# Collectors in Scheme

Collector functions are a functional way of processing and accumulating collections of data. I recently encountered this pattern while going through the book The Little Schemer. In the discussion of lambdas, there’s a function named `multirember&co`, which stands for “remove multiple members and collect”. Basically, it removes multiple elements from a list and collects the removed elements."

This function is a good, nontrivial example of collector functions. Once I worked through it, I decided writing a short blog post about it would be helpful so others could benefit.

``````(define multirember&co
(lambda (a lat col)
(cond
; (1) Base case. Collect empty lists.
((null? lat) (col (quote ()) (quote ())))
; (2) The head of the list is equal to `a`. Collect it in `seen`.
((eq? a (car lat))
(multirember&co a
(cdr lat)
(lambda (newlat seen)
(col newlat (cons (car lat) seen)))))
; (3) The head of the list is not equal to `a`. Collect it in `newlat`.
(else
(multirember&co a
(cdr lat)
(lambda (newlat seen)
(col (cons (car lat) newlat) seen)))))))
``````

This function has three arguments: the value `a` to be removed from the list, the list `lat`, and a collector function `col`. It looks at every element of the list `lat` to see if it is equal to `a`. If so, it collects them in a list (`seen` ). If not, it collects them in another list (`newlat`).

The recurrence for this function at first seems complicated. At each step, this function recurs by building a new lambda function that uses the given collector to prepend an element to one of the lists. It then passes this new lambda down to the next call of `multirember&co`.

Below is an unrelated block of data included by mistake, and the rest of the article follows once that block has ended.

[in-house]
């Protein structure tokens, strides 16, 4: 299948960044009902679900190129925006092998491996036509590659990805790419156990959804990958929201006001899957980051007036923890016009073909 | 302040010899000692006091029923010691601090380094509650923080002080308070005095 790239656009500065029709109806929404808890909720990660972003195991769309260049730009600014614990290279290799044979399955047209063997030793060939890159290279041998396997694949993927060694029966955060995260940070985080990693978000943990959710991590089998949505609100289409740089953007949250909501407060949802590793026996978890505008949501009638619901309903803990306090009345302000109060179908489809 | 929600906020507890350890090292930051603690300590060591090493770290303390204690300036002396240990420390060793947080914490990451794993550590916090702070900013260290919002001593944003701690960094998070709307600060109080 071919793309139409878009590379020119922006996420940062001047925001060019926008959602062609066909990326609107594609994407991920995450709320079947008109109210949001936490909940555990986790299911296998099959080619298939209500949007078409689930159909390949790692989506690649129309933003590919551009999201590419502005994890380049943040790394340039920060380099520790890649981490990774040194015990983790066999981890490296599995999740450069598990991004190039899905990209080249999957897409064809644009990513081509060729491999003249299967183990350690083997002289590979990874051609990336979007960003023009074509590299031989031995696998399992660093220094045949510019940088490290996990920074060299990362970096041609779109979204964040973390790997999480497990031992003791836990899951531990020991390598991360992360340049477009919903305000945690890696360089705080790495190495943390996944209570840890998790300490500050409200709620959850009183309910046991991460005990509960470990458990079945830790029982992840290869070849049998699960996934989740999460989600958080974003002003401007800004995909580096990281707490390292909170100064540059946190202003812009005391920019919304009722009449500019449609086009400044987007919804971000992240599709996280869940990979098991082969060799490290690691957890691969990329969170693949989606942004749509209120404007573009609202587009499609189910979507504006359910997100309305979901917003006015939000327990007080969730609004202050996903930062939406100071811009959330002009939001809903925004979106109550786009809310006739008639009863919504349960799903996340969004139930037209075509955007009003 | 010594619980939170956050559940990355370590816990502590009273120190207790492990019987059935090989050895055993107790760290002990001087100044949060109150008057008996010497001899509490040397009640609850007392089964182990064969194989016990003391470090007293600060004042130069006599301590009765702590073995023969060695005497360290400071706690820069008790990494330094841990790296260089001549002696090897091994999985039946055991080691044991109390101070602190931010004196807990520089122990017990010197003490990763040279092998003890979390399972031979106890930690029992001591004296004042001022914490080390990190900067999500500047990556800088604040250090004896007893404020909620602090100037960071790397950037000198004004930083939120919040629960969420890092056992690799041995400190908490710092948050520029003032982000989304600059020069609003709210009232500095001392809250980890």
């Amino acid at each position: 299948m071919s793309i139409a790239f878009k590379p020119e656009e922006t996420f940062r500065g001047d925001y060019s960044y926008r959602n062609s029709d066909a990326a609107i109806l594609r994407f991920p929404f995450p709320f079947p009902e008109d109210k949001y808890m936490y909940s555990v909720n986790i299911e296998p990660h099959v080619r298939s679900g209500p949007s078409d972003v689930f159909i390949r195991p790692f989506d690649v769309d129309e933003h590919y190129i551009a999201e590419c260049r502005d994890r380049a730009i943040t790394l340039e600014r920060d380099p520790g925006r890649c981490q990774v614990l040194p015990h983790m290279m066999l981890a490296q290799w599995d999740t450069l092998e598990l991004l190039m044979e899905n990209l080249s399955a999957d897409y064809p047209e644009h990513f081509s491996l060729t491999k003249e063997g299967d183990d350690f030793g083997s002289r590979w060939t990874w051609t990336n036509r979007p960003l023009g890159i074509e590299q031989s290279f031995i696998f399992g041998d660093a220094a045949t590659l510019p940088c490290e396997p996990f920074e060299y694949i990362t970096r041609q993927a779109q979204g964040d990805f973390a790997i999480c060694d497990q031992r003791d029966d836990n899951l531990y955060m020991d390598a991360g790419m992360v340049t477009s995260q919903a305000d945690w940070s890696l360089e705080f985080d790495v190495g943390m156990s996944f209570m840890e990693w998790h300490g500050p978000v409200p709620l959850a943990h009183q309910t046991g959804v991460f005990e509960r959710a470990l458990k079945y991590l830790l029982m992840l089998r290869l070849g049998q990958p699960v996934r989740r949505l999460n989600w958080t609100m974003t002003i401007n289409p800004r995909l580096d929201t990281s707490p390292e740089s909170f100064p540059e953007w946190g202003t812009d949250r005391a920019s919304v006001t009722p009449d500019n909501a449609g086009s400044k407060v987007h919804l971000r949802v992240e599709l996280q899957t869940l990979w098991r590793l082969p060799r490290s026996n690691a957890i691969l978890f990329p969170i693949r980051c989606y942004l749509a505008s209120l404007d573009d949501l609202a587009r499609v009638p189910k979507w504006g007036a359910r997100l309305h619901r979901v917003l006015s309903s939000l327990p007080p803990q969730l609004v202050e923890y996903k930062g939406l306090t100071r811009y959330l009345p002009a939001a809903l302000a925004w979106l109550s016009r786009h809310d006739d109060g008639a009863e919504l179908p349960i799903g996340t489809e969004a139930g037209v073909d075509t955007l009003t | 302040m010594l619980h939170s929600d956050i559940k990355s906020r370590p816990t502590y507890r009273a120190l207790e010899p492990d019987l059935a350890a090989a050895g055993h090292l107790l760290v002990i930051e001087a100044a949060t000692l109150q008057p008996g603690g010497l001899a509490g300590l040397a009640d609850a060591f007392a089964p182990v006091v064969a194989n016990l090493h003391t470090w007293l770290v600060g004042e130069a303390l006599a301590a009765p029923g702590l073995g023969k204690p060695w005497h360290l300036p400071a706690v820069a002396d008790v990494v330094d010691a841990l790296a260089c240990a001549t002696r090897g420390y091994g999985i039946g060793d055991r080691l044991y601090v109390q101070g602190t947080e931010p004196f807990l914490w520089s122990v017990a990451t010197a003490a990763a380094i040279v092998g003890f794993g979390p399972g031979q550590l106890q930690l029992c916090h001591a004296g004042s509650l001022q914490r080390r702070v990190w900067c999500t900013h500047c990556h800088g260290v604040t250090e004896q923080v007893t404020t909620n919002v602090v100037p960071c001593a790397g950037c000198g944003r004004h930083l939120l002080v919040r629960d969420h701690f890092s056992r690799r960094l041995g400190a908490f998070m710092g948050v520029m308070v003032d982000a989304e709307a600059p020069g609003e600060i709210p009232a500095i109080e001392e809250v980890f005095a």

Let’s walk through the expansion of `(multirember&co 'b '(a b c b) list)`. I will name the collector lambda at each step to make it easier to see what’s happening. At each step, comments describe what’s going on with the expansion:

``````; Initial: Name the collector that's passed in as `col-0`
(define col-0 list)

; Step-1:
(multirember&co 'b '(a b c b) col-0)

; `b` does not match the head of the list `a`. The code builds a
; new lambda for recursion. Call it `col-1`.
(define col-1
(lambda (newlat seen)
(col-0 (cons 'a newlat) seen)))

; Step-2:
(multirember&co 'b '(b c b) col-1)

; `b` matches the head of the list. Name the new lambda for the
; recursion as `col-2`.
(define col-2
(lambda (newlat seen)
(col-1 newlat (cons 'b seen))))

; Step-3:
(multirember&co 'b '(c b) col-2)

; `b` does not match the head of the list. Name the new lambda
; for the recursion as `col-3`.
(define col-3
(lambda (newlat seen)
(col-2 (cons 'c newlat) seen)))

; Step-4:
(multirember&co 'b '(b) col-3)

; `b` matches the head of the list. Name the new lambda for the
; recursion as `col-4`:
(define col-4
(lambda (newlat seen)
(col-3 newlat (cons 'b seen))))

; Step-5:
(multirember&co 'b '() col-4)
((null? lat) (col-4 '() '()))
``````

At the last step, the stack of function calls logically looks as follows:

``````(col-4 '() '())
;|_____|
;   |
;   |
(define col-4
(lambda (newlat seen)
(col-3 newlat (cons 'b seen))))
;   |_____|
;      |
;      |
(define col-3
(lambda (newlat seen)
(col-2 (cons 'c newlat) seen)))
;   |_____|
;      |
;      |
(define col-2
(lambda (newlat seen)
(col-1 newlat (cons 'b seen))))
;   |_____|
;      |
;      |
(define col-1
(lambda (newlat seen)
(col-0 (cons 'a newlat) seen)))
;   |_____|
;      |
;      |
(define col-0 list)
``````

Without the labels, the actual expansion (below) is much harder to parse and understand!

``````((lambda (newlat4 seen4) ; col-4
((lambda (newlat3 seen3) ; col-3
((lambda (newlat2 seen2) ; col-2
((lambda (newlat1 seen1); col-1

(col-0 (cons 'a newlat1) seen1)) ; arguments to col-0
newlat2 (cons 'b seen2))) ; arguments to col-1
(cons 'c newlat3) seen3)) ; arguments to col-2
newlat4 (cons 'b seen4))) ; arguments to col-3

'() '()
)
``````

Executing the above block results in `'((a c) (b b))`, which is what we expect.

Another way of looking at the expansion above is with the computed arguments for each lambda:

``````(col-4 '() '())
(col-3 '() '(b))
(col-2 '(c) '(b))
(col-1 '(c) '(b b))
(col-0 '(a c) '(b b))

; `col-0` is `list`
(list '(a c) '(b b))
('(a c) '(b b))
``````

Hopefully this expansion of `multirember&co` gives a clearer idea of how collector functions behave and are used in Scheme. This analysis applies generally to other functional programming languages as well.